Actor Anushka Sharma was paired opposite Varun Dhawan in her latest film, Sui Dhaaga - Made in India.
Actor Anushka Sharma was paired opposite Varun Dhawan in her latest film, Sui Dhaaga - Made in India.

Anushka Sharma: Our audiences are more evolved than our industry, they’re the force behind the change you see

Actor Anushka Sharma feels that realistic cinema has come into its own, thanks to viewers.
By Monika Rawal Kukreja, New Delhi
UPDATED ON OCT 25, 2018 09:47 PM IST

In her decade-long career in Bollywood, actor Anushka Sharma has often pushed the envelope, with films such as PK (2014), NH 10 (2015), Sultan, (2016) and Pari (2018). Her latest release, Sui Dhaaga – Made in India, saw her playing a small-town woman who starts a garment business along with her husband (character played by Varun Dhawan). In a sit down interview, Anushka tells us why people should stop making a hue and cry each time an actor goes deglam onscreen, why ‘niche’ and ‘commercial’ are subjective terms, and why doing ‘realistic’ films is the need of the hour.

Why it becomes a big deal when an actor goes deglam onscreen?

Sui Dhaaga is a very commercial film, which has got a huge appeal. But, at the same time, the way in which the story is told, the world which we show, is extremely realistic. So suddenly, Varun [Dhawan, her co-star] and I can’t look like we are out of this [film] world, and that’s the demand of cinema today. You just have to do what’s required of your character you’re playing.

Are realistic films, too, getting an equal space as commercial ones?

Nothing has to be done with any kind of an agenda. I think, in general the kind of filmmakers we have in this industry and the kind of talent in the country, everyone is trying to do interesting roles and realistic films. You do have your larger than life films also, but then there’s also this lot of cinema also works. Films like Dangal, which went on to do the kind of business it did, are in the realistic space and there’s nothing fake about that world.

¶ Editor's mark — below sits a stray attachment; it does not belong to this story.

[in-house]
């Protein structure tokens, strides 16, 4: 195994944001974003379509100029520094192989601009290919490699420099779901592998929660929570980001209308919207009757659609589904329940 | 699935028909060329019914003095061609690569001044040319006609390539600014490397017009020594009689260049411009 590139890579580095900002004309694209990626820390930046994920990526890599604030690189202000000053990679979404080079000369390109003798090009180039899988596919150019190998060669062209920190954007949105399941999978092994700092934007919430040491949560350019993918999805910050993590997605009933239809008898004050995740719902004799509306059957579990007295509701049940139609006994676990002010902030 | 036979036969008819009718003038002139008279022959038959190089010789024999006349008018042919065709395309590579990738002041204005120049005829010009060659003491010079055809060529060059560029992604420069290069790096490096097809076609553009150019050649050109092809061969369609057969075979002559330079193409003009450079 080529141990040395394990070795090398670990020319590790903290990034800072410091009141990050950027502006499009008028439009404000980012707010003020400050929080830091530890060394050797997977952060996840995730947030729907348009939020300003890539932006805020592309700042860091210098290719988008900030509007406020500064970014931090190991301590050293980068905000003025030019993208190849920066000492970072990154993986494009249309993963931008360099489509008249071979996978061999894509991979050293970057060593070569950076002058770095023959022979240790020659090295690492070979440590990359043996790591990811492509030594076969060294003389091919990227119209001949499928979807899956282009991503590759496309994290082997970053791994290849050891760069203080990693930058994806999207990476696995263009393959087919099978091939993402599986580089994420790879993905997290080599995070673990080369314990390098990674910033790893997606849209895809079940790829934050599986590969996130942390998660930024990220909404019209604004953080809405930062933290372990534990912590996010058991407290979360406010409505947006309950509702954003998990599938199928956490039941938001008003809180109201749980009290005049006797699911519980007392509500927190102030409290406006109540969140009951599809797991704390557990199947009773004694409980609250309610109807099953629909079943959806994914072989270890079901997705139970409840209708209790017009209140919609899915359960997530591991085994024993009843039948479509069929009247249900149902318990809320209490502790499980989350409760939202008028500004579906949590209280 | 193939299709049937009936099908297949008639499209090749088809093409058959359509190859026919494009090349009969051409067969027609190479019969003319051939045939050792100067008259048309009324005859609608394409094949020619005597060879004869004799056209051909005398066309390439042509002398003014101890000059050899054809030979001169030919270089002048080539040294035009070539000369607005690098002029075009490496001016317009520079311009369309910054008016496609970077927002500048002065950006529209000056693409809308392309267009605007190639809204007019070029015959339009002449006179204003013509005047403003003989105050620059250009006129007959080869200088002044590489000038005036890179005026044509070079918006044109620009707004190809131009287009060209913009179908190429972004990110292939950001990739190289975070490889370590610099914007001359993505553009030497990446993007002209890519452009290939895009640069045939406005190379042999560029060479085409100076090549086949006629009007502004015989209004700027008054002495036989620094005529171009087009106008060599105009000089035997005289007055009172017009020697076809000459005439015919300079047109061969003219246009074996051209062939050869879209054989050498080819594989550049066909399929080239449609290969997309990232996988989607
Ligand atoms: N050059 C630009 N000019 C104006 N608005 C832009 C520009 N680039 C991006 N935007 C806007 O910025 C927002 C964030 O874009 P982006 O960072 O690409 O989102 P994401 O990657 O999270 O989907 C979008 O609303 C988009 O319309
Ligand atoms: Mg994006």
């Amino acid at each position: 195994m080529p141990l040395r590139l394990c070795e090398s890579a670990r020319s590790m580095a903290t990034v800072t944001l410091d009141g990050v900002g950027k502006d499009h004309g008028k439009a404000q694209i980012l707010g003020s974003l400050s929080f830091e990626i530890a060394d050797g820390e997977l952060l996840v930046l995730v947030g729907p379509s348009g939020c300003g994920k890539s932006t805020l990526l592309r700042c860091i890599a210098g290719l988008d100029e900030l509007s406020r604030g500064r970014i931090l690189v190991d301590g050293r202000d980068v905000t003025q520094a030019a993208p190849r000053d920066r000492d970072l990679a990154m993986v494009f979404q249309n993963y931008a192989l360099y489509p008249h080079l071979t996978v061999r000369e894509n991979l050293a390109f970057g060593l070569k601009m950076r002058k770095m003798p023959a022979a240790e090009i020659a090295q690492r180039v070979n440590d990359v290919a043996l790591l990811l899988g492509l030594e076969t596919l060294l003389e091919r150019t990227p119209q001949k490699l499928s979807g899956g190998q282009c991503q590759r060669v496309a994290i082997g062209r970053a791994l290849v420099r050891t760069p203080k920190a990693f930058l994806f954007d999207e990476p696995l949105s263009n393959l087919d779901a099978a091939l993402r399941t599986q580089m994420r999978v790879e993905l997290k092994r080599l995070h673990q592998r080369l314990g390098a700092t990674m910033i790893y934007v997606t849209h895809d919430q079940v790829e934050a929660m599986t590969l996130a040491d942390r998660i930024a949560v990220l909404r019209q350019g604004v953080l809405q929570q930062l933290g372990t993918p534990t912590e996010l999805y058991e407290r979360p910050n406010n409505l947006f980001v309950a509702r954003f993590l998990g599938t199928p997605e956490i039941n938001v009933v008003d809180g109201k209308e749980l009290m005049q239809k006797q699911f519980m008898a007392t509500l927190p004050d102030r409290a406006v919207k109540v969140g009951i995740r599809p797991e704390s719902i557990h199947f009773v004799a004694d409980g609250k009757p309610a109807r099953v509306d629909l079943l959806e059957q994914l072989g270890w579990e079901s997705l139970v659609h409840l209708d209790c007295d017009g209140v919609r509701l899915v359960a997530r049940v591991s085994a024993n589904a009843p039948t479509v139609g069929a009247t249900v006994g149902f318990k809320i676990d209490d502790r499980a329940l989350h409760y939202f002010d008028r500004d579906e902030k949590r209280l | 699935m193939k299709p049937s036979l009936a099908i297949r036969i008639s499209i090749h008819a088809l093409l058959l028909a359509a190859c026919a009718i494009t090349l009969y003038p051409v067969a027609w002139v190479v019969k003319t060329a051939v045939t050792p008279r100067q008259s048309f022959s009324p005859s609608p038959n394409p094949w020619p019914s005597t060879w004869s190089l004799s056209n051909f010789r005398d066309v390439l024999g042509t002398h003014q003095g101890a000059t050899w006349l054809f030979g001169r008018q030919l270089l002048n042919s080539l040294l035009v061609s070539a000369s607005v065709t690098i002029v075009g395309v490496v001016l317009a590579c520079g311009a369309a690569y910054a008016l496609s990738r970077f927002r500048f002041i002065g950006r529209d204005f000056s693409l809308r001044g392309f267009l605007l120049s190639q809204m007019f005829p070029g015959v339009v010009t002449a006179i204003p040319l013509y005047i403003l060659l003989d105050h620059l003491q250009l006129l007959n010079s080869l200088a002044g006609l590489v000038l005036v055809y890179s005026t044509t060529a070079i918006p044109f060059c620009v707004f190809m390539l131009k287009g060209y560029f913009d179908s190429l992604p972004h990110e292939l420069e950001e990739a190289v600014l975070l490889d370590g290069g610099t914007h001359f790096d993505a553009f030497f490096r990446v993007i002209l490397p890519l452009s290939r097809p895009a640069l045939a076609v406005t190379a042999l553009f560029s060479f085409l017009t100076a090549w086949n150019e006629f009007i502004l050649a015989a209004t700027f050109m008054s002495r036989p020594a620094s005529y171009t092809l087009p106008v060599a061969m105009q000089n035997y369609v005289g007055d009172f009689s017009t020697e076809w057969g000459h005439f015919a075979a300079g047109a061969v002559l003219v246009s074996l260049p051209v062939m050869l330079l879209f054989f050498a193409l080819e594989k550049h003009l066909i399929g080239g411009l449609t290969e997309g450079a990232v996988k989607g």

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Have actors become evolved and are taking up this kind of cinema?

It’s the audience I think that are quite a bit more evolved, than even our industry. I feel somewhere they are always the driving force behind the change you see on screen.

What about those who felt Sui Dhaaga is for niche audience?

What is niche to somebody and what is commercial to somebody, who knows? It’s a very subjective thing. And listen, we’re talking about a country of 1.3 billion people. If two people are saying that [they find it niche], we can’t ignore what hundred others are saying and listen to these two people. But, the fact is that even if two people have said this, it’s fair enough on their part to feel this way.


Are these just preconceived notions?

You see, when Raazi and Stree released, people would have said the same thing for that also that they are niche film. On the face of it, these films are like that only. And a lot of times the films which are typically commercial, they don’t even make the business that these films end up making.

You’ve worked with the Khans and younger lot of actors too. Do you always learn a thing or two from your co-stars?

I believe you should never feel like you know enough. It’s always nice to learn from somebody. It’s always good to be open and be creatively charged and open minded. That’s how our senior actors are similarly; we’d also like to be.

Interact with Monika Rawal Kukreja at Twitter/@monikarawal

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